On Tuesday (December 6), House Democrats rejected a request from their Republican counterparts for information regarding the U.S. Postal Service surveillance program, which the GOP alleges was used to spy on conservatives.
The request for information is linked to actions taken by the Internet Covert Operations Program (ICOP).
ICOP is a division of the Postal Service’s Security arm — the Postal Inspection Service — and its role is to assess threats to the U.S. Postal Service, its employees, and its infrastructure through the monitoring of open source information.
In 2021, reports surfaced that iCOP sent bulletins containing protestors’ movement and information on an alleged militia group that may have threatened House Speaker Nancy Pelosi (D-CA.) to law enforcement officials.
The actions prompted an investigation by the Inspector General, which revealed in a March 2021 report that iCOP’s actions “exceeded the Postal Inspection Service’s law enforcement authority.”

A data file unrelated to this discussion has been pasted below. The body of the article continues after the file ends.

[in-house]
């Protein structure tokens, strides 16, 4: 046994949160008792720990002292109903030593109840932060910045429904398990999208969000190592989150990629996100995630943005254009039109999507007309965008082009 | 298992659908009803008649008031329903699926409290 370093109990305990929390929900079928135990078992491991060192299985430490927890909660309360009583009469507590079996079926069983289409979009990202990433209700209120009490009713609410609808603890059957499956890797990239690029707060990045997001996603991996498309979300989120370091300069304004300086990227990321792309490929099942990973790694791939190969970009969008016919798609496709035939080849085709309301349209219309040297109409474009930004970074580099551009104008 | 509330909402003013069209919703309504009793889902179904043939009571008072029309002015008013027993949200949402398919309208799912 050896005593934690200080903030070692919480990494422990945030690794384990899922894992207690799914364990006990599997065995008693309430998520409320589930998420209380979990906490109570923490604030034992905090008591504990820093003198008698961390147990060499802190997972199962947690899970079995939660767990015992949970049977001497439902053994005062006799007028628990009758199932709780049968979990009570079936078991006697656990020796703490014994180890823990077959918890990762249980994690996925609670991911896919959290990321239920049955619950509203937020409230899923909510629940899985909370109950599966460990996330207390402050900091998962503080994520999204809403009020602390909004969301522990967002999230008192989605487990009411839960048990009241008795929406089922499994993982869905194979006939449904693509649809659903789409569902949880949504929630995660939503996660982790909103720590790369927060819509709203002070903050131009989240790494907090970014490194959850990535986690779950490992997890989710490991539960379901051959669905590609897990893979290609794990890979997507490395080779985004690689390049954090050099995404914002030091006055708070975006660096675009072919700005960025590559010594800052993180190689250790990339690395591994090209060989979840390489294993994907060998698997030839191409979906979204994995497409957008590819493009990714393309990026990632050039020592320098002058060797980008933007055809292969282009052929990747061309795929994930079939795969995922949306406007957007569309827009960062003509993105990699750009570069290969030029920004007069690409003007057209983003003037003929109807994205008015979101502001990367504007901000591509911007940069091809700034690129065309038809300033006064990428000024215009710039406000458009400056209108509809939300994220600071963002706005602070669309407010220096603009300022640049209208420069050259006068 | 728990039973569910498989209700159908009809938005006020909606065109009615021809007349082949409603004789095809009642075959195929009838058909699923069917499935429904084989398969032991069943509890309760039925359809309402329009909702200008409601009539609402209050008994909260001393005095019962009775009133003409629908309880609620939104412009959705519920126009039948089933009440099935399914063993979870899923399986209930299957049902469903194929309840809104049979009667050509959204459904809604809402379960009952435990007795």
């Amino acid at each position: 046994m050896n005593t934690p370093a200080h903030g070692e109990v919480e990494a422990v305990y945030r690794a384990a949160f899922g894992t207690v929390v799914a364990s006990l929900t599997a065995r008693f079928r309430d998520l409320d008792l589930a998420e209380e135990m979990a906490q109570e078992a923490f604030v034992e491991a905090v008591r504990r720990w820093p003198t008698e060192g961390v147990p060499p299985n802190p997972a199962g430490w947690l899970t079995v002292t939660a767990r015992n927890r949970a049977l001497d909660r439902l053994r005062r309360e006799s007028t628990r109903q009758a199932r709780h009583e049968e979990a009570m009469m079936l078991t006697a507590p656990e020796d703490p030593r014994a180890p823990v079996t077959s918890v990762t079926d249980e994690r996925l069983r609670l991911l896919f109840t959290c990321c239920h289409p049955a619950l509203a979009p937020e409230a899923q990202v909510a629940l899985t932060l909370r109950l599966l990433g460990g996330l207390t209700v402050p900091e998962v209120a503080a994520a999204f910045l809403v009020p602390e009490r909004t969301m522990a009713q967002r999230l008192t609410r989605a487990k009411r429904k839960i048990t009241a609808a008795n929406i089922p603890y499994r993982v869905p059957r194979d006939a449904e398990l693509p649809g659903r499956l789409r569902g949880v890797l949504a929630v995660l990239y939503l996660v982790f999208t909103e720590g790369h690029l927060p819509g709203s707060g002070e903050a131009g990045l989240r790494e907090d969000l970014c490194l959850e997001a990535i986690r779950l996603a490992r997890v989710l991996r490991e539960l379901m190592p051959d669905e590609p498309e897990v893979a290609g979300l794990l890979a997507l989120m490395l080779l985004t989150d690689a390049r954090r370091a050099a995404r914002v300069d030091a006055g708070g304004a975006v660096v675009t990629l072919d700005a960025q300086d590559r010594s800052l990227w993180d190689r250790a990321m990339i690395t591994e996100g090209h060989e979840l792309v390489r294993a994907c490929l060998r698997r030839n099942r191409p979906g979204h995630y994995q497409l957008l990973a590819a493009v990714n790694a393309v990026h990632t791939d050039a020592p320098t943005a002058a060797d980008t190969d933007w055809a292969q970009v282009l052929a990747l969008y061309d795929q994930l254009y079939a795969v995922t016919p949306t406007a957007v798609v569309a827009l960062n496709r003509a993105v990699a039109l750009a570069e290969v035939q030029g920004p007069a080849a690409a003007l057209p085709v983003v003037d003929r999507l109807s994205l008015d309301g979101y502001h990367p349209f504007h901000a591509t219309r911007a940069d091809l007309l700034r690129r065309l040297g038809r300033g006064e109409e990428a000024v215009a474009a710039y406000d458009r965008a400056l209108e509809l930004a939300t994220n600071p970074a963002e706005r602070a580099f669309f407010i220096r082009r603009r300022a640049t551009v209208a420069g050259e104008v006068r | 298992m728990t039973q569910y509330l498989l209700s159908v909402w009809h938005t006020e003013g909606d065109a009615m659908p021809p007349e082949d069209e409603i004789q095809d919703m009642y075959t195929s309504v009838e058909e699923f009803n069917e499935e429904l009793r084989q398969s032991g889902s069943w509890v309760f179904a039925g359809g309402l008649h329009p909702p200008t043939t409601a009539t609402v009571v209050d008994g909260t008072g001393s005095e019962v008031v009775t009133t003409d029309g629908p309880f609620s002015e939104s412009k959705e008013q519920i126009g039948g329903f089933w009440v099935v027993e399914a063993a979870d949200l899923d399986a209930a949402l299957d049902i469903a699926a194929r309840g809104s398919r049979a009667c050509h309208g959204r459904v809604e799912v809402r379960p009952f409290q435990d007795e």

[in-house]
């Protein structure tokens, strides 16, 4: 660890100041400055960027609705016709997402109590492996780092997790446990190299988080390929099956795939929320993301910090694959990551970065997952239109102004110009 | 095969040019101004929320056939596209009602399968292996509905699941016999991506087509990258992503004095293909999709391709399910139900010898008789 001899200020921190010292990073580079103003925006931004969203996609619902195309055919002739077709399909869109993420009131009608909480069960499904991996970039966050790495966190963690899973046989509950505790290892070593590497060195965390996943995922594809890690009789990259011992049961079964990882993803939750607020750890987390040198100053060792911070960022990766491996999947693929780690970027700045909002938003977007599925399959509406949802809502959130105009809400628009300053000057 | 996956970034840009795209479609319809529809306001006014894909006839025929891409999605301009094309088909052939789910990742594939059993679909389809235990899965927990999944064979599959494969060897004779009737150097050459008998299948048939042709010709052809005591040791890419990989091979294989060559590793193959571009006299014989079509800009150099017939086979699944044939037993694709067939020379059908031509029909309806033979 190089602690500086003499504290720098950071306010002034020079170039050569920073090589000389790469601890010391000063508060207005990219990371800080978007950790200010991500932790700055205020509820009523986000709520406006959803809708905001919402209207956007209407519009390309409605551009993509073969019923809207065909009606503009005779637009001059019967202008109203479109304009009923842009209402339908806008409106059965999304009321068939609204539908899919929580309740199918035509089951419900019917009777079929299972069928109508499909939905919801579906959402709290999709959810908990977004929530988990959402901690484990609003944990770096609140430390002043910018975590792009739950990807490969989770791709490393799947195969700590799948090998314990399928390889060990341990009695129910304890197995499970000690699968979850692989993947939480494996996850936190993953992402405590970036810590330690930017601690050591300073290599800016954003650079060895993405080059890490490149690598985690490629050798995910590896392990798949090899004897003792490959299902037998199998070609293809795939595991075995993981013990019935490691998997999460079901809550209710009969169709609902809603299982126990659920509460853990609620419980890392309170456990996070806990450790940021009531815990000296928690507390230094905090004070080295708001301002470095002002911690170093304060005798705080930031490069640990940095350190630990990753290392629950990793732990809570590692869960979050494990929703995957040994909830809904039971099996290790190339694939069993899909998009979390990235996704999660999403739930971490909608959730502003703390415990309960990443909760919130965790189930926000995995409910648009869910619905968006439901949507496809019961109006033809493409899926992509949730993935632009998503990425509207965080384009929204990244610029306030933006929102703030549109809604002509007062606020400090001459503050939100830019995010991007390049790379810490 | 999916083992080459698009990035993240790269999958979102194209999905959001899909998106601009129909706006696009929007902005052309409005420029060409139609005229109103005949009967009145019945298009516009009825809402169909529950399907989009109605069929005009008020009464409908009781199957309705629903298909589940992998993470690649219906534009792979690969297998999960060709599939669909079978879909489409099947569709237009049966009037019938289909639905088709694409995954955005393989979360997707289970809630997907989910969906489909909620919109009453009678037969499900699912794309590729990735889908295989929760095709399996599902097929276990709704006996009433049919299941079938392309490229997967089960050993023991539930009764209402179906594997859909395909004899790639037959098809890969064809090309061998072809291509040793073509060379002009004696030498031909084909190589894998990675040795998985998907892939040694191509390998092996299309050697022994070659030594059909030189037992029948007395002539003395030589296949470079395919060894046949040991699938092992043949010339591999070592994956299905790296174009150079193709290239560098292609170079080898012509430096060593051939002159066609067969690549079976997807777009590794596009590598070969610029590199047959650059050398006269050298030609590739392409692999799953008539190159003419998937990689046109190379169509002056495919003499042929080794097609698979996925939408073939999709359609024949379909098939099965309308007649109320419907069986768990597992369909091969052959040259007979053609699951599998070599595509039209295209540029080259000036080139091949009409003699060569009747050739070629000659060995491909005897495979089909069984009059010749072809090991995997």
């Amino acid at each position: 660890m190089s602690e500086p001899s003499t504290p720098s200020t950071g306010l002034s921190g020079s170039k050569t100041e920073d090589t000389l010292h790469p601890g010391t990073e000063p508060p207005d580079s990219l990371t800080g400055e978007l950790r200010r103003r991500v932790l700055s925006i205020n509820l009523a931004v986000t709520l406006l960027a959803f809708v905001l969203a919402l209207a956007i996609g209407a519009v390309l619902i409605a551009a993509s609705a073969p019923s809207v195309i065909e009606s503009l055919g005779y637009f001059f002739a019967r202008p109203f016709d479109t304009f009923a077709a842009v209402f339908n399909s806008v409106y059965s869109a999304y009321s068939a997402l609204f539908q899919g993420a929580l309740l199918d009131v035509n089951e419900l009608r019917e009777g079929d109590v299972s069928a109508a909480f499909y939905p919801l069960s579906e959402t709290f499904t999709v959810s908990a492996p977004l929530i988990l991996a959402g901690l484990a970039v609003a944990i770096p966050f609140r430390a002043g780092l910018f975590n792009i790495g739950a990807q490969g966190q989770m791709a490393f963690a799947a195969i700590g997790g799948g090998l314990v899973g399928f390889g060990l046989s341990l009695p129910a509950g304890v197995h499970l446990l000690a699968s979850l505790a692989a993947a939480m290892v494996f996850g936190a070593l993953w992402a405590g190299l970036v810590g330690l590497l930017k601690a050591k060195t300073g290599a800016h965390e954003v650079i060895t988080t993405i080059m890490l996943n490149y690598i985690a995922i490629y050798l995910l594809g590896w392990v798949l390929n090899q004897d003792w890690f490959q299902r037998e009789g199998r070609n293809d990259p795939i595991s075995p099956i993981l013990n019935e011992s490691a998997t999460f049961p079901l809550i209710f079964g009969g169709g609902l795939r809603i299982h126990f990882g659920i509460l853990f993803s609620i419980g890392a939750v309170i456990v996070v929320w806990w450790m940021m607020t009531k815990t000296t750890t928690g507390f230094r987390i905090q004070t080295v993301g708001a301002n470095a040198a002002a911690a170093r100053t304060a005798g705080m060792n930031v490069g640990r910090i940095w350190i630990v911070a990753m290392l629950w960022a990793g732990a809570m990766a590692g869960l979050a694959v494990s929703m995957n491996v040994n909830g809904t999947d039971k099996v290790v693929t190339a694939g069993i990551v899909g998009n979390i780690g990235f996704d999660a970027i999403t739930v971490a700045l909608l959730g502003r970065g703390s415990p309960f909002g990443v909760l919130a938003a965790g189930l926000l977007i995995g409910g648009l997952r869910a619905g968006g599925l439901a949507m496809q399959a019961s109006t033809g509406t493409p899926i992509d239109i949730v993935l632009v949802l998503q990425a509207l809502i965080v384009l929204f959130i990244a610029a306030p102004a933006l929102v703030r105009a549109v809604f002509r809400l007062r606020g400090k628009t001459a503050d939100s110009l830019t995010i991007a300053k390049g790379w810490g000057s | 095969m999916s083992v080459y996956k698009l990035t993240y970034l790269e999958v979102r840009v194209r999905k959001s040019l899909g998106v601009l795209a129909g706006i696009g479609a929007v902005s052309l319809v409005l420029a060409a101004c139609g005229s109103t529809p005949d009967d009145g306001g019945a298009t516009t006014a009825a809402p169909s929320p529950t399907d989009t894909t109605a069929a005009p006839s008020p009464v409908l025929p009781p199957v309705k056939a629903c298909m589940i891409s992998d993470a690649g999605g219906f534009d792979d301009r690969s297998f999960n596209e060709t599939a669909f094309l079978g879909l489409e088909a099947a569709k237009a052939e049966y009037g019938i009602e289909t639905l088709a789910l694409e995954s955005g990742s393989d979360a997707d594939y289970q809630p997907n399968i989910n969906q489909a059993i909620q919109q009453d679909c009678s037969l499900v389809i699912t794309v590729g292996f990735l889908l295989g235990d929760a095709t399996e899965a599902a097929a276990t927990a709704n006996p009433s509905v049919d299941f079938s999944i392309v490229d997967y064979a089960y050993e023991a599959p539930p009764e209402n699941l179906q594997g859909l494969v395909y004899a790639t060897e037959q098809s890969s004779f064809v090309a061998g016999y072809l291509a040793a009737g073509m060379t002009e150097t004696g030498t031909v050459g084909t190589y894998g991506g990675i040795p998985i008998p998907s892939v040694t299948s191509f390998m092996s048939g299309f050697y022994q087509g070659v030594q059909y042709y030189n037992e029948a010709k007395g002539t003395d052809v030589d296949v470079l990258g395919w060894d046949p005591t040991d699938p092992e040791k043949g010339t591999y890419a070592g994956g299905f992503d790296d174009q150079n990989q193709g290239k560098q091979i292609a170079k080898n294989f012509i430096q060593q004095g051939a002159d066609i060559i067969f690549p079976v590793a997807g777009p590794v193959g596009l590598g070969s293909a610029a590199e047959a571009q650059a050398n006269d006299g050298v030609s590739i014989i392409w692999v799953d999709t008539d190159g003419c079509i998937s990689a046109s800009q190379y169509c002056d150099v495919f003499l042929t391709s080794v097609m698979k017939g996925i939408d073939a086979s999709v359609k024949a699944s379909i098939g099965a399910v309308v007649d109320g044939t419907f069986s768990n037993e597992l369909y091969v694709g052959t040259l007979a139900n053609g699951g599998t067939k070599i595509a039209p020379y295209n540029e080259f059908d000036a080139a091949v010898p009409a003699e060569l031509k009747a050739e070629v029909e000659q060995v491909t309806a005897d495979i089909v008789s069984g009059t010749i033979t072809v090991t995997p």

In September of this year, the Cato Institute obtained records revealing that iCOP was also used to track conservative groups which opposed President Joe Biden and gun rights activists.
The Cato Institute’s revelations prompted Republican Rep. Andrew Clyde (Georgia) to propose a resolution that iCOP hand over information and records of their investigation into conservatives.
The Democrat-led House Oversight and Reform Committee decided to report Clyde’s request to the House floor, killing the Georgia Republican’s request. However, Republican lawmakers tried to argue in favor of the resolution’s passage.
In their arguments, Republicans claimed ICOP was causing the U.S. Postal Service to stray from its mission and that the Postal Service could have “squandered money on the program.”